Jessica Pinto, an eighth grade student at the Kennedy Middle School in Albuquerque, New Mexico has big plans for her summer reading. A new Member, Jessica is reading three books from the library including Of Mice and Men which was assigned for her English literature class. While cerebral palsy places some limits on her mobility, Jessica reads books with ease on a laptop that sits on a tray attached to her wheelchair. Jessica can enlarge the font on the screen and press the scroll button to advance the text instead of depending on another person to turn the pages. "A lot of my teachers have been supportive of Bookshare because they think it's awesome," says Jessica. "A lot of kids think it's awesome too."

Thanks to support from the U. S. government, Jessica's membership to is not only awesome, it's free! In 2007, the Office of Special Education Programs (OSEP) of the U.S. Department of Education awarded Benetech's project $32 million over five years to expand the availability of accessible electronic books and the software for reading those books. now gives all qualifying students in the U.S., regardless of age, access to the library without charge. The OSEP award will allow to add more than 100,000 new educational books to the existing collection of over 41,000 titles.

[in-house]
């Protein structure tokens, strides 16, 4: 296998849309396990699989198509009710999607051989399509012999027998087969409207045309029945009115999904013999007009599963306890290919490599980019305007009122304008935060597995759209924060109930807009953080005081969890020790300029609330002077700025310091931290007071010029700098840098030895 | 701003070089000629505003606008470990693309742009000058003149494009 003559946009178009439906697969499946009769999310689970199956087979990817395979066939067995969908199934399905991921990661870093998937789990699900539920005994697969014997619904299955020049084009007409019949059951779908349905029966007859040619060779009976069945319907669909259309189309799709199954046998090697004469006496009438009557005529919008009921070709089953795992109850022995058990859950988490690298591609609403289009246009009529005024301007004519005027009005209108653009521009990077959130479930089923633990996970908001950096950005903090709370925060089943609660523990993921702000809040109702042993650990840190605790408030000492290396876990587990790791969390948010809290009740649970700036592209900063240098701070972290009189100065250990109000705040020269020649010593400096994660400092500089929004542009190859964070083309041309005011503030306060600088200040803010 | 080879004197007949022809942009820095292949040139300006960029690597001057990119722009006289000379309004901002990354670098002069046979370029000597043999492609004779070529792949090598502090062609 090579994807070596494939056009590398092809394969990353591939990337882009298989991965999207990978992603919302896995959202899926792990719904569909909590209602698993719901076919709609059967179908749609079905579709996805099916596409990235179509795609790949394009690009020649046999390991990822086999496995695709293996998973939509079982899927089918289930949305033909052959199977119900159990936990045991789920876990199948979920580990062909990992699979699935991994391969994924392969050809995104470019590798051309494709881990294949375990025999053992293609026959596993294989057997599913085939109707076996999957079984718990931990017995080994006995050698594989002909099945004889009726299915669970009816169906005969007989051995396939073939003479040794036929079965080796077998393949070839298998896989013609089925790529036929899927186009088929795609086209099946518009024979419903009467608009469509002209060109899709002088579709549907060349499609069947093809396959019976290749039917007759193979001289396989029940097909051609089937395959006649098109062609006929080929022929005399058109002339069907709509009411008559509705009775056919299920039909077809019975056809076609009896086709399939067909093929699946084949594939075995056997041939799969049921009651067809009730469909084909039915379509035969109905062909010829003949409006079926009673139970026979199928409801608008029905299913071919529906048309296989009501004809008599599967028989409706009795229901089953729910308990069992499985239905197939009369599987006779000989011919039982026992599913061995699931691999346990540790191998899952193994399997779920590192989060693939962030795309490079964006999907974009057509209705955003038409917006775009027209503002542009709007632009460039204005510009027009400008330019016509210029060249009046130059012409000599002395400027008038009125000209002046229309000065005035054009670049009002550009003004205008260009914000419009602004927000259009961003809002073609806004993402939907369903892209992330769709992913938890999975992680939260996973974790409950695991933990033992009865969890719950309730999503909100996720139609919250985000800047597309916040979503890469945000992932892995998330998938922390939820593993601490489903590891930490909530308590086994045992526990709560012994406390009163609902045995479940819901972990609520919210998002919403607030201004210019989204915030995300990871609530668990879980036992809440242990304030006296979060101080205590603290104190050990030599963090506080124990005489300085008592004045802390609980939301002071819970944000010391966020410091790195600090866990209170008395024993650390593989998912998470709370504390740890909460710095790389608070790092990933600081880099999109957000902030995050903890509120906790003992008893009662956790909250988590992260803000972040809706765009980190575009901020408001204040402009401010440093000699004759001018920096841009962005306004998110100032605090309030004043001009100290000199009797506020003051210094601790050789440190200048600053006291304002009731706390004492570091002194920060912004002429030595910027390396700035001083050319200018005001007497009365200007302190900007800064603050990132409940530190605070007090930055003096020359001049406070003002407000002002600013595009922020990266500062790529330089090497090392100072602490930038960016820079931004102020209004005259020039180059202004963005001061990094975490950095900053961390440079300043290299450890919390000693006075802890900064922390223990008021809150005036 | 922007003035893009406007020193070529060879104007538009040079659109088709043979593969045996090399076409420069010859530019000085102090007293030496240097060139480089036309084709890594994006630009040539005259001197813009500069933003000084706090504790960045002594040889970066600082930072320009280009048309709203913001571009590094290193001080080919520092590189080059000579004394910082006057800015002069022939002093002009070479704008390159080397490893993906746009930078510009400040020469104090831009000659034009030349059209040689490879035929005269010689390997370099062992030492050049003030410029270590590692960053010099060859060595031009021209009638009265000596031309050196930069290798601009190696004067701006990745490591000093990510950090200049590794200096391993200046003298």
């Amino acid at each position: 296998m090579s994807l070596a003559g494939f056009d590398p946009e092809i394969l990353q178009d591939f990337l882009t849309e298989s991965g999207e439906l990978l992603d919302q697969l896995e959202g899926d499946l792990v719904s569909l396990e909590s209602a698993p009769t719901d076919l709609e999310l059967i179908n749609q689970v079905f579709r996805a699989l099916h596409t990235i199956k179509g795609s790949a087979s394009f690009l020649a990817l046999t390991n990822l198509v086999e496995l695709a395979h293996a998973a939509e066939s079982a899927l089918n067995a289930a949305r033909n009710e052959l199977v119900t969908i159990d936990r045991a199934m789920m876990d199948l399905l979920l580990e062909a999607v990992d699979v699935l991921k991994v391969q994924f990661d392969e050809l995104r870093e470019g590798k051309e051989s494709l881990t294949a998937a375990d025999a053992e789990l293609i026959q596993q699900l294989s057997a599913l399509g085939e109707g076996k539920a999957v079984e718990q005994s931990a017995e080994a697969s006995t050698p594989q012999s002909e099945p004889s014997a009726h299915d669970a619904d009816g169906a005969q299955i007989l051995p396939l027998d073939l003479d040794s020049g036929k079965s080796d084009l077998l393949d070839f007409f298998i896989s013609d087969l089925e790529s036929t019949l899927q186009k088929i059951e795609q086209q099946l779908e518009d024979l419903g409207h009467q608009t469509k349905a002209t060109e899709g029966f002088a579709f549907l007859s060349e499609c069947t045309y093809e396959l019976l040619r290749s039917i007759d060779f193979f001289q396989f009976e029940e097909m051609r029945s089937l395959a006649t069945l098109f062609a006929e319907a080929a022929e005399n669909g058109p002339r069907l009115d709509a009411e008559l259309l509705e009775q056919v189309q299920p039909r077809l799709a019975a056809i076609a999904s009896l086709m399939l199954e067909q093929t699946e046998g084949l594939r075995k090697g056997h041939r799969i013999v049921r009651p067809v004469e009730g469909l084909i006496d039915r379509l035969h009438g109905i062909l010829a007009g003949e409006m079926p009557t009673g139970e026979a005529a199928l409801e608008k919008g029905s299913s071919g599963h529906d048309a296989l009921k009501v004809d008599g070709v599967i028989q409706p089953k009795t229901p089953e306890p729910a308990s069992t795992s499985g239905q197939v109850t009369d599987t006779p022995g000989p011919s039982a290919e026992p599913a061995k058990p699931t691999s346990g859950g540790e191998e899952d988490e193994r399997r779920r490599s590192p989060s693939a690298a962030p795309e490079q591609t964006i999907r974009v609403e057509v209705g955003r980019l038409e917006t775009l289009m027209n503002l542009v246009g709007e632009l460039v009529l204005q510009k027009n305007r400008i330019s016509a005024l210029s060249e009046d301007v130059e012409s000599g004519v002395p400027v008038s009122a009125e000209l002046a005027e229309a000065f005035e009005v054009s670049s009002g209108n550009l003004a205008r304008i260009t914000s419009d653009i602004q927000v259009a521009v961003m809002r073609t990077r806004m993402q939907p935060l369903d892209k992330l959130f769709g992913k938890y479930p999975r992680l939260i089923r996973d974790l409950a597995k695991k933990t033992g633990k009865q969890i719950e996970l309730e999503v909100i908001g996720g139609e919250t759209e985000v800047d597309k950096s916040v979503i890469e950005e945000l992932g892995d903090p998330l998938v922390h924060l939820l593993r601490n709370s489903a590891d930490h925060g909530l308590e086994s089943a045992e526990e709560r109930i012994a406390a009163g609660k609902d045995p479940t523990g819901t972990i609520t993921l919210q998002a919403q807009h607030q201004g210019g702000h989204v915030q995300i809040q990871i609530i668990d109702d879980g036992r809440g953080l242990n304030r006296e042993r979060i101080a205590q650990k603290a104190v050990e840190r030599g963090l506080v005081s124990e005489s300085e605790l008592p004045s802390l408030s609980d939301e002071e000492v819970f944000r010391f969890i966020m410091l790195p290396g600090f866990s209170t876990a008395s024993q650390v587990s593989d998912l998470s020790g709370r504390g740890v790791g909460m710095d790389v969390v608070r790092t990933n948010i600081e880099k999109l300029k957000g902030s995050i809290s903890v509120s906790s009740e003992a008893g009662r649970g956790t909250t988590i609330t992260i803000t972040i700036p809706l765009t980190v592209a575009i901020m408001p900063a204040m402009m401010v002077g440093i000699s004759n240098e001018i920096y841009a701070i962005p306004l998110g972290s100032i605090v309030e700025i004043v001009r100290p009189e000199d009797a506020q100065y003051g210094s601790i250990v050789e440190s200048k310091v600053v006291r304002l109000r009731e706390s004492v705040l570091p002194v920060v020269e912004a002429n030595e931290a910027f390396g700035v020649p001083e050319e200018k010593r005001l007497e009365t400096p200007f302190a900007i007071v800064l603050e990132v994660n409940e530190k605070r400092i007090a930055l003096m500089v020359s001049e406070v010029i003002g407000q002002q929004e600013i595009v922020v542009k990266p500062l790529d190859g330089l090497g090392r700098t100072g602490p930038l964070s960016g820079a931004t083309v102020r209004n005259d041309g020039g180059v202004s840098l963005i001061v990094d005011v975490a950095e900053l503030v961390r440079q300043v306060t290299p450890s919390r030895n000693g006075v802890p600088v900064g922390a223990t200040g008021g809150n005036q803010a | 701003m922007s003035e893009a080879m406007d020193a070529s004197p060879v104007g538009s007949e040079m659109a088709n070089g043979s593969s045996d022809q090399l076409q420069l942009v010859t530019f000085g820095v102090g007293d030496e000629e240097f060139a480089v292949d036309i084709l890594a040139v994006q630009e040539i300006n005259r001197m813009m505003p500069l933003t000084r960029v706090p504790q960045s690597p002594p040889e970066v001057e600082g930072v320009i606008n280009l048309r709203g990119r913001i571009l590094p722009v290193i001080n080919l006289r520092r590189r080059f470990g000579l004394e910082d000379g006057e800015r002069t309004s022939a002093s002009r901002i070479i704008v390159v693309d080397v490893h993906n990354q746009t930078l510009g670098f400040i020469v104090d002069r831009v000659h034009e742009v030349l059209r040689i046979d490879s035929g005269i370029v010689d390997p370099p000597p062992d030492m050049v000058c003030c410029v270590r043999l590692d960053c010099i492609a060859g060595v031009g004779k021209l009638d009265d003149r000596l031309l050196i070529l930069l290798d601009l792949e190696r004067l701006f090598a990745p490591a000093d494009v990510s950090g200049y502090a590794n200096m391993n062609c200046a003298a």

OSEP's visionary funding of the program, known as Bookshare for Education, provides students of all ages with free memberships, specialized tools for reading books, and in many cases, pays for the acquisition of the books themselves.

"Jessica's a very smart child. She's been on honor roll two years in a row, she's going to go to college and she has a bright future," says Mary Pinto, Jessica's mother. "Assistive technology is going to afford her that and Bookshare is going to be fabulous."

- Back to Top - Partners With The Hadley School for the Blind

Benetech CEO Jim Fruchterman with members of The Hadley School staff at their office in China

Benetech CEO Jim Fruchterman with members of The Hadley School staff at their office in China